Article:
This Week in Civic Tech: Week of April 17th, 2017
What is this? This Week in Civic Tech is a weekly roundup of news of the people and organizations making government work better for everyone in a digital age, brought to you by Code for America.
Chi Hack Night (CHN) turned five this past Tuesday. To celebrate, CHN, gathered civic tech enthusiasts from across the city to tackle a wide variety of projects, including helping the city launch an open data portal. According to a glowing review from one attendee, "I have made numerous friendships, have learned new skills, have developed empathy and understanding on many issues, and deepened my love for the positive impact that technology can have on my city and the world." Happy 5th, Chi Hack Night!
The Austin Monitor is partnering with Austin's Code for America brigade, Open Austin, to produce simulated budget software for students to experiment with. The project is intended to give students a better understanding of budgeting in their city, and could even ultimately lead to a youth-centered "participatory budgeting" program like the one launched in the city of Boston last year.
The City of New York has updated its free WiFi portal project, LinkNYC, which was launched last year, to help residents in need access social services. The public access internet kiosks are now equipped with ACCESS NYC, the city's public benefits portal and eligibility screener, and an app called Aunt Bertha, nicknamed "the Yelp for Social Services," to connect users with social services available in the city generally, and in some cases, services in proximity to the specific kiosk being used. Together, the two tools give New Yorkers access to benefits, housing, food, legal, and other services.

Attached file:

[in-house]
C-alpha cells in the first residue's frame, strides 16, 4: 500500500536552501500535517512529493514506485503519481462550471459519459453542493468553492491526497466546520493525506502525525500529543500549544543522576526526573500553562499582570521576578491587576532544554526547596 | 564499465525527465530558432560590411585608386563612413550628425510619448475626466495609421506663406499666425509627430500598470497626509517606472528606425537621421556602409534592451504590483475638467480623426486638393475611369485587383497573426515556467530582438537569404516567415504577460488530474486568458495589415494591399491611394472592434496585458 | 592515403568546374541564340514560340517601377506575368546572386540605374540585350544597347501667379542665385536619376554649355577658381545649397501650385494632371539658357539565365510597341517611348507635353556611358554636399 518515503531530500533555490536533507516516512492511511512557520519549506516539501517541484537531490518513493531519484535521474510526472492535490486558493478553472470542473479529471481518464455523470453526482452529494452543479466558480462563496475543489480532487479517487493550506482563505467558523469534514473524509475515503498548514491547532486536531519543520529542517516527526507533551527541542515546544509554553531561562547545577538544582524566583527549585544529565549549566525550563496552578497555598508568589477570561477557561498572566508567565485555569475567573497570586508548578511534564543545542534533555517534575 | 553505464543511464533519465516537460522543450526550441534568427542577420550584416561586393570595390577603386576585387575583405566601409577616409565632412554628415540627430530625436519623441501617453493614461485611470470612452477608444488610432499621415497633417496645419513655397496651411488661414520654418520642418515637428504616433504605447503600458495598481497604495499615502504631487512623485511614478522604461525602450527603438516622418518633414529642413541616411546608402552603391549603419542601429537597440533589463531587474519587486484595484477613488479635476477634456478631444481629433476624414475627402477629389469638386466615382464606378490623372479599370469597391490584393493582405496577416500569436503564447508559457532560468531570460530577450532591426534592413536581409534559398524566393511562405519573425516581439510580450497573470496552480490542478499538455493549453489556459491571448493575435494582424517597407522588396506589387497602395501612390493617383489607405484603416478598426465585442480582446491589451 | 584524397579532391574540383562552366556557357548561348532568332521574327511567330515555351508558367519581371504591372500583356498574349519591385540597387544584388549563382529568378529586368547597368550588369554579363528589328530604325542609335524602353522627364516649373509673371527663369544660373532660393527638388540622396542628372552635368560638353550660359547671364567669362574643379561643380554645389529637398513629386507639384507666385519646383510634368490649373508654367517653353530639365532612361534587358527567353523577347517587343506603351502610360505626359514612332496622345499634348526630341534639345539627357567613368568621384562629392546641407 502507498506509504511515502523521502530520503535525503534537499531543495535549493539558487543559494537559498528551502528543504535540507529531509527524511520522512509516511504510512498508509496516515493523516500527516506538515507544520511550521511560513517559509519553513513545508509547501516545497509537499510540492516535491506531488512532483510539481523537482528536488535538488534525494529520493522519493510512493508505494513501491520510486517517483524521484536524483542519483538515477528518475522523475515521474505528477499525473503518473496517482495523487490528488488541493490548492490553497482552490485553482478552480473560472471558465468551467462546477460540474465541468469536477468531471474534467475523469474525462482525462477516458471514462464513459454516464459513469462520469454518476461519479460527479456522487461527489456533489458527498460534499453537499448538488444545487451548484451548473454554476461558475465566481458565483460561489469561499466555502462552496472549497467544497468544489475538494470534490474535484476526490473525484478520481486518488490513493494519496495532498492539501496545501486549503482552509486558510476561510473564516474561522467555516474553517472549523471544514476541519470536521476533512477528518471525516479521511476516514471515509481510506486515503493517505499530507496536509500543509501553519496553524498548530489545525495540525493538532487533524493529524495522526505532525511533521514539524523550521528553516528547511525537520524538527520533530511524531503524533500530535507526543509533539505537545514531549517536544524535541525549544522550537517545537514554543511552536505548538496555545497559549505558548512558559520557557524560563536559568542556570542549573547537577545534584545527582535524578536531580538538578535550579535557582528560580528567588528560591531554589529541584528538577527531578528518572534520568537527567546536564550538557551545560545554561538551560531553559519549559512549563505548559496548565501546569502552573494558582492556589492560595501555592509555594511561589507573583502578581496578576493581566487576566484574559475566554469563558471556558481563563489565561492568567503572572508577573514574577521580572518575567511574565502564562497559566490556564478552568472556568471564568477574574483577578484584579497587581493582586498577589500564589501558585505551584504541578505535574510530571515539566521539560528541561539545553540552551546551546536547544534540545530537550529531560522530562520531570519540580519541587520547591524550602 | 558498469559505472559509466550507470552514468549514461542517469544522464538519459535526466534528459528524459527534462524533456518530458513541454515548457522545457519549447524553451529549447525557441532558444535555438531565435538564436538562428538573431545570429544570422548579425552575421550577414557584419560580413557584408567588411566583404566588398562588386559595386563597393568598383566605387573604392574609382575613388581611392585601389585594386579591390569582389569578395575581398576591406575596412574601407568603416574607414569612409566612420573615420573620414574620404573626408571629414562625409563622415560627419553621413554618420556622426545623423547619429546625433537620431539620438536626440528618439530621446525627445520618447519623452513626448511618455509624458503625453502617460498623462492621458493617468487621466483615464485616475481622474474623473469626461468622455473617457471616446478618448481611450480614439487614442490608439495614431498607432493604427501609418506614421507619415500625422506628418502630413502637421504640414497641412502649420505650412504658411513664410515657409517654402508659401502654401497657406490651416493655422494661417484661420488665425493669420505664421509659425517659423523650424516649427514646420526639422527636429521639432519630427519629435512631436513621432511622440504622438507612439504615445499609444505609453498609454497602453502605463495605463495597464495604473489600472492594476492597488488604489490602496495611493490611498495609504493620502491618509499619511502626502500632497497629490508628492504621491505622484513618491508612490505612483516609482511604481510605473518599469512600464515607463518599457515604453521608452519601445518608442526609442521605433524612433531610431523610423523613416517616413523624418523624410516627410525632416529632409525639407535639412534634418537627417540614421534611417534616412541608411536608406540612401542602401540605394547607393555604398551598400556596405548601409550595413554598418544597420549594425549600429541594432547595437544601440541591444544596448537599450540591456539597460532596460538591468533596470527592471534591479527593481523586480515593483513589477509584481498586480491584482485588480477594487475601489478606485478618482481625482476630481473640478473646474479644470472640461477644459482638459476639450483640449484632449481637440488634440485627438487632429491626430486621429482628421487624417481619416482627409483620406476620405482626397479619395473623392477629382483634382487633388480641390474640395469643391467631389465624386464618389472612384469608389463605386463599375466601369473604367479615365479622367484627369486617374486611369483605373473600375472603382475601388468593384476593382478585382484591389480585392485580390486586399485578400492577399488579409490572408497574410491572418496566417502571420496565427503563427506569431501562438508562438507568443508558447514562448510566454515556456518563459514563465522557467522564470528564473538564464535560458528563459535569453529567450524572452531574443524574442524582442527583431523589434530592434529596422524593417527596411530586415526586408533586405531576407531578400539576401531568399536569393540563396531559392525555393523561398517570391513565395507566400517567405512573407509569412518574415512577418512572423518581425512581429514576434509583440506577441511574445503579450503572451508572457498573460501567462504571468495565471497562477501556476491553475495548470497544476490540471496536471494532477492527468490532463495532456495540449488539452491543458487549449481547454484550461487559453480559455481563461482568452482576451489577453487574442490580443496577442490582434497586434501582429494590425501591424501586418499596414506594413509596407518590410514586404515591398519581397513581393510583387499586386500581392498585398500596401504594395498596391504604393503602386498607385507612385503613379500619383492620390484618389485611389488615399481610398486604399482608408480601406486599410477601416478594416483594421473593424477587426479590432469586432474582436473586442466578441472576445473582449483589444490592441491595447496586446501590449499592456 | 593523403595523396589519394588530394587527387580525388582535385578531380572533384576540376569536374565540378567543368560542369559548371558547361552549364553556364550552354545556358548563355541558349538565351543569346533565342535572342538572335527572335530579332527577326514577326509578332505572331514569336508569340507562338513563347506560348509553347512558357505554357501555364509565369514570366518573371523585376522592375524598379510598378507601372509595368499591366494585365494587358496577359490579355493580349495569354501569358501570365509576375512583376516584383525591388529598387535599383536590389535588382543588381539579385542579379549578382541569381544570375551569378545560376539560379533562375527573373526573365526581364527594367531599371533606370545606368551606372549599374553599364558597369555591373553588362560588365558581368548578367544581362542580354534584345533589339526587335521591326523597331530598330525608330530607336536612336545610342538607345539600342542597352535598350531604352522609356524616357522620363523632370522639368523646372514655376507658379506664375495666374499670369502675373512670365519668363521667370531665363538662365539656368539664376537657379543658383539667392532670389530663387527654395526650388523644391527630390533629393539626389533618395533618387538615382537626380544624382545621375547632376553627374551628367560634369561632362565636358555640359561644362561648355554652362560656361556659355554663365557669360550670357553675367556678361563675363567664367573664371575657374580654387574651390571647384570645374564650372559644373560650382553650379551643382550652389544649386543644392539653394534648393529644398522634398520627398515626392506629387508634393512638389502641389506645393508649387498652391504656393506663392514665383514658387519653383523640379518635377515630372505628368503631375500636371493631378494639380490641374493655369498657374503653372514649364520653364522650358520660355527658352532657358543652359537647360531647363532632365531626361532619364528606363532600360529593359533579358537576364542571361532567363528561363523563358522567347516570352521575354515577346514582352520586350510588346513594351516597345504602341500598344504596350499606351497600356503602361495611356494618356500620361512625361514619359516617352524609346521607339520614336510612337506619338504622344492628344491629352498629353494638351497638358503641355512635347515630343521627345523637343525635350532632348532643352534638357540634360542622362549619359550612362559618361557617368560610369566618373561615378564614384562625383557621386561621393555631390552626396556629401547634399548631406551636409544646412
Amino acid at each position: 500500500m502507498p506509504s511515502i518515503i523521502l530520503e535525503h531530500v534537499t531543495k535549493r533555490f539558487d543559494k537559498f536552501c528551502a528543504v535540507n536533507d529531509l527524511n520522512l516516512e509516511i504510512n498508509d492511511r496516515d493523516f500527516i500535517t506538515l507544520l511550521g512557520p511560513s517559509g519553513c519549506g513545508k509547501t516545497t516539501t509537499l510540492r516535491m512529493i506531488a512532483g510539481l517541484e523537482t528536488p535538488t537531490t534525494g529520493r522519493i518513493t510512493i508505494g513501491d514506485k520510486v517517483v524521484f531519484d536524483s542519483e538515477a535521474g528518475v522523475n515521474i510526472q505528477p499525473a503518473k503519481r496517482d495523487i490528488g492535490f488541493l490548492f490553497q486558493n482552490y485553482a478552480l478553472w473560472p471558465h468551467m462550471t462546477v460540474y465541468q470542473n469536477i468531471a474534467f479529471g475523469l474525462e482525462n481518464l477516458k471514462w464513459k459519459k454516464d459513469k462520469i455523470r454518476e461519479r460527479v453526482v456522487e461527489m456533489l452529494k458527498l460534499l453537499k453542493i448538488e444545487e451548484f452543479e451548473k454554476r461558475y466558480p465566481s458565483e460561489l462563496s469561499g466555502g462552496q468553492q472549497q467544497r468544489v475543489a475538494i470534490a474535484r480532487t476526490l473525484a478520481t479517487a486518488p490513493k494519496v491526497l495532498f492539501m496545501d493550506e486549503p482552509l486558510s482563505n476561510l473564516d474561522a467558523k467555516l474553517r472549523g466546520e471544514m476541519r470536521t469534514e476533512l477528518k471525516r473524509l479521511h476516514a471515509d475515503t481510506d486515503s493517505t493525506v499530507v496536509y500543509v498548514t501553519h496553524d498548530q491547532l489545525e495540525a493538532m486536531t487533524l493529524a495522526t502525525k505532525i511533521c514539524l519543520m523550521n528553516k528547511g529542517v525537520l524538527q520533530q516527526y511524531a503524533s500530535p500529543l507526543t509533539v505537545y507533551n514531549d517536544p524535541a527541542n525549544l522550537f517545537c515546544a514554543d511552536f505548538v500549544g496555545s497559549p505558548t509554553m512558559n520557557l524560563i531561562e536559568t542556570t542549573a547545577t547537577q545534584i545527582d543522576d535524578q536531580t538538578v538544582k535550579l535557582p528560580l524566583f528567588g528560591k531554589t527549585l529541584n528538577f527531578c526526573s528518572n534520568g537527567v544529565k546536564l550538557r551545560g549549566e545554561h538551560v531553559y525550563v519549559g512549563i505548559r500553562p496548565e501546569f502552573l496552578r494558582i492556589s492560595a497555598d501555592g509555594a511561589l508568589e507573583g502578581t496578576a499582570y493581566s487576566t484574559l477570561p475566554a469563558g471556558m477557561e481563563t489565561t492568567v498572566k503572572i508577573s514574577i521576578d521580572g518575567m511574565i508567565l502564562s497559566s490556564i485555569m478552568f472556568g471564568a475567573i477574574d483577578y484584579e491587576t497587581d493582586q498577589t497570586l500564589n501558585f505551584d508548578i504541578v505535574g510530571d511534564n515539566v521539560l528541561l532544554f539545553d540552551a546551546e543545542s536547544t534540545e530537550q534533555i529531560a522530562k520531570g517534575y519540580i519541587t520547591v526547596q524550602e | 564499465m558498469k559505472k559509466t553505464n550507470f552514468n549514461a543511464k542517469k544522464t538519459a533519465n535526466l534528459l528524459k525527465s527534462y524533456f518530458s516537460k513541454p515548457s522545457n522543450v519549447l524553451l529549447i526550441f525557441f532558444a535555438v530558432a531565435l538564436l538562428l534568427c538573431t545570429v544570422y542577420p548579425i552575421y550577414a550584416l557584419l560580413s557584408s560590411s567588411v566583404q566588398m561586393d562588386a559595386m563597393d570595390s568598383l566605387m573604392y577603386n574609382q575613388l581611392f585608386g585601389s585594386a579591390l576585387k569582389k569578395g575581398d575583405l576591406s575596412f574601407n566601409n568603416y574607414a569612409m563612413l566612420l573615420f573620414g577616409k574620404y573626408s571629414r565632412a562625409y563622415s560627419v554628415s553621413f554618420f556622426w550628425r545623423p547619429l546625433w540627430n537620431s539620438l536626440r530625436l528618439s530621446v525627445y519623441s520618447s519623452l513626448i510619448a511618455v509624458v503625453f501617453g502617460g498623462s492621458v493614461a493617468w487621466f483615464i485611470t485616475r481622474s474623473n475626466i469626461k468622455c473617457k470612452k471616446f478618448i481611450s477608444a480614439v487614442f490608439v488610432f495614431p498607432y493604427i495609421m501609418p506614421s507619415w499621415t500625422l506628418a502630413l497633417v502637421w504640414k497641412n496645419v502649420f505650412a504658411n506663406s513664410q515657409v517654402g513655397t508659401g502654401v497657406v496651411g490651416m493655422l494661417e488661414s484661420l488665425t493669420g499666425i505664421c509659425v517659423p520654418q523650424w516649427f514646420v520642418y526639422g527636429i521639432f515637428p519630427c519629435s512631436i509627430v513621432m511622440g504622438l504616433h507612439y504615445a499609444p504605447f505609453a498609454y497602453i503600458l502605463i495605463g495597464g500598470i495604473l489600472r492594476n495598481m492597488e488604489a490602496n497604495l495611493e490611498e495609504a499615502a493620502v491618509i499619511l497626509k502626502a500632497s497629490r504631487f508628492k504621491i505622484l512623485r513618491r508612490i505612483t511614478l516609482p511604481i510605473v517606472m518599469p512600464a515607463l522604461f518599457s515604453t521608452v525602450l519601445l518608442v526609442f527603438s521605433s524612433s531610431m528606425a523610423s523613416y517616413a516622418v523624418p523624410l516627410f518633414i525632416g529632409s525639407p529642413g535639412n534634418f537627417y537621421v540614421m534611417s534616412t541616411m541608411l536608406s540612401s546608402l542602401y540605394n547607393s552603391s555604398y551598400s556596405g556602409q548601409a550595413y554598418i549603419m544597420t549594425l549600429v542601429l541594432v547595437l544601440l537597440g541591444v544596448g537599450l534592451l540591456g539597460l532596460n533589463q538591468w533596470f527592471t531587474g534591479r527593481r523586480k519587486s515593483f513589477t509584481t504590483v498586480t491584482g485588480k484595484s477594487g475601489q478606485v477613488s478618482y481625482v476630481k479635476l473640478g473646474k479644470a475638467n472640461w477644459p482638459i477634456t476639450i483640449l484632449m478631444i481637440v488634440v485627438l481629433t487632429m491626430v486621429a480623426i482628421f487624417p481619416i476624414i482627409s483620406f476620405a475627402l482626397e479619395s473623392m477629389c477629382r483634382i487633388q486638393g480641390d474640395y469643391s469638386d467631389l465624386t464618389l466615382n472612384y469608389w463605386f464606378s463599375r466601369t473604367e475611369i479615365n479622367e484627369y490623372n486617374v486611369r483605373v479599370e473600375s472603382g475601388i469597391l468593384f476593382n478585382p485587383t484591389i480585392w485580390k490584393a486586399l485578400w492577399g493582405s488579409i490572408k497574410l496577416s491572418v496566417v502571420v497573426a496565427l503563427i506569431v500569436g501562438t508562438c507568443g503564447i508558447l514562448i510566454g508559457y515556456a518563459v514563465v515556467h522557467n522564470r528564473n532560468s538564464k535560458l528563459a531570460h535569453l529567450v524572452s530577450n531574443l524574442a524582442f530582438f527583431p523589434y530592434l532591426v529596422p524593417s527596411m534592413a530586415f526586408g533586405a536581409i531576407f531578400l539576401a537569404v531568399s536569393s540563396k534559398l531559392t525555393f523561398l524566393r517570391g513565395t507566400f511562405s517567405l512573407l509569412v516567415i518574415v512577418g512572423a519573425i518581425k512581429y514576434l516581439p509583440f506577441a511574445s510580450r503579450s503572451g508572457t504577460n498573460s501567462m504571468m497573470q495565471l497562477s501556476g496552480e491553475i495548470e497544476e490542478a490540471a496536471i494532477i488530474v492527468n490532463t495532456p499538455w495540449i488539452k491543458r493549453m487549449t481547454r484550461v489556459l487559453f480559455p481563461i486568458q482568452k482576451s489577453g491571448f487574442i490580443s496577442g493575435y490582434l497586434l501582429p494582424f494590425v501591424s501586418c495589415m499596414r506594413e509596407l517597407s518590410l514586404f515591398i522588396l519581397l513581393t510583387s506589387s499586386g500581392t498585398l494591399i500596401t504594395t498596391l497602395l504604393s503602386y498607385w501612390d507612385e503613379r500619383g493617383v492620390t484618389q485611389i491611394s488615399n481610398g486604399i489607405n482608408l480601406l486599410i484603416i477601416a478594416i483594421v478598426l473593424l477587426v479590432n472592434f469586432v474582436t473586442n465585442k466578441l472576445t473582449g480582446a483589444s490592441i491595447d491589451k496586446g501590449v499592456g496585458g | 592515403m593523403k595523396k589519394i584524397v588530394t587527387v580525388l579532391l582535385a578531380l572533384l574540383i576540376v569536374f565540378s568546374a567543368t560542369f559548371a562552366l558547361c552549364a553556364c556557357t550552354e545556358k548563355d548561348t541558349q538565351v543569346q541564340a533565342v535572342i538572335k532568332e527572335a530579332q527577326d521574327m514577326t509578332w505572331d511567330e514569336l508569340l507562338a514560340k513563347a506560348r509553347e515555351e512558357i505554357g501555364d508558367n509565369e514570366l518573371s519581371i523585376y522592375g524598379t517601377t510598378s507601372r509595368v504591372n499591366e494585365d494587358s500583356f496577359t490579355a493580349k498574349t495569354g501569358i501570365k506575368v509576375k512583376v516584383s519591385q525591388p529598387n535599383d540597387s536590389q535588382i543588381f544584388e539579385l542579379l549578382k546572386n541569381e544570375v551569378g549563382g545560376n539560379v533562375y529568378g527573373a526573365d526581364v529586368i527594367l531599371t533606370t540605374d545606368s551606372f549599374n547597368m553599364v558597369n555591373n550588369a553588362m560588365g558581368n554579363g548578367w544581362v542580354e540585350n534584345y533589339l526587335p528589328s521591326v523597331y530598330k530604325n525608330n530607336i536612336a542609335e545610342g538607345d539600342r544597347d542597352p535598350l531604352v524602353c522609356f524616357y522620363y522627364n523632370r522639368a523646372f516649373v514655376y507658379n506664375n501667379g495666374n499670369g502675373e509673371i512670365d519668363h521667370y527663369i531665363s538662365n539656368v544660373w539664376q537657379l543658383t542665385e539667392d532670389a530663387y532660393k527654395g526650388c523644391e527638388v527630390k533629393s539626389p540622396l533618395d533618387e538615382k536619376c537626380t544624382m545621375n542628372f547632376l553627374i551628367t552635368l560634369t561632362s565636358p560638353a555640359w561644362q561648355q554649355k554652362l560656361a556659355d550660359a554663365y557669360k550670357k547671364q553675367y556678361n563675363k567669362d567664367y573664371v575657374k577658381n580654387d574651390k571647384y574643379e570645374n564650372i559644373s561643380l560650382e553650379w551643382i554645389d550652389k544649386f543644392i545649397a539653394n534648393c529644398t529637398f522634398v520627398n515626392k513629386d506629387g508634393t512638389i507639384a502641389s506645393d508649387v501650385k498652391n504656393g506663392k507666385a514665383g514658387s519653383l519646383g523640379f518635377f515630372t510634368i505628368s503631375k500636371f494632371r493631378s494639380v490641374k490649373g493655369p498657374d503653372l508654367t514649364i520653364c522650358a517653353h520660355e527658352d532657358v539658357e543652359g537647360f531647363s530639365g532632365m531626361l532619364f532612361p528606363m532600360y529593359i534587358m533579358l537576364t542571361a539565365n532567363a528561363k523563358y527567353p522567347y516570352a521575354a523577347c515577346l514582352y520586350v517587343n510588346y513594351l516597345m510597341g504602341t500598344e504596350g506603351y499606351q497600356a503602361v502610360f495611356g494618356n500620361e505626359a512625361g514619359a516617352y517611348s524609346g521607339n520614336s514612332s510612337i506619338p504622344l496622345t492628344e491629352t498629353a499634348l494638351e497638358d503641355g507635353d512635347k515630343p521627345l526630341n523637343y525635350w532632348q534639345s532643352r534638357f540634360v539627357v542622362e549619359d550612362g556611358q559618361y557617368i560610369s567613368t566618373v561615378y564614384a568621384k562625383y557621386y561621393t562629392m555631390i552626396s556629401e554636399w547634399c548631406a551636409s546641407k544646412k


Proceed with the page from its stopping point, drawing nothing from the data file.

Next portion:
Former Microsoft CEO Steve Ballmer, along with a team of researchers, tapped into publicly available data to produce USAFacts, which gathers and presents data on government spending, detailed US demographics, plus a wide variety of other statistics, in a simple, interactive format. Designed to be a politically-neutral, easy-to-understand tool, the goal of USAFacts is to "challenge your assumptions and make for a better informed citizenry."
The U.S. Department of Commerce is working to improve the data tools used in presenting census data for the public to access. The DOC is soliciting feedback from the public to design the tools built by the U.S. government and by private companies on their behalf. You can take this quick user research survey to help them make it better.
New America's Open Technology Institute is hiring a systems analyst to support their work ensuring all communities have open and secure access to the internet. Learn more about OTI here and apply for the position here.
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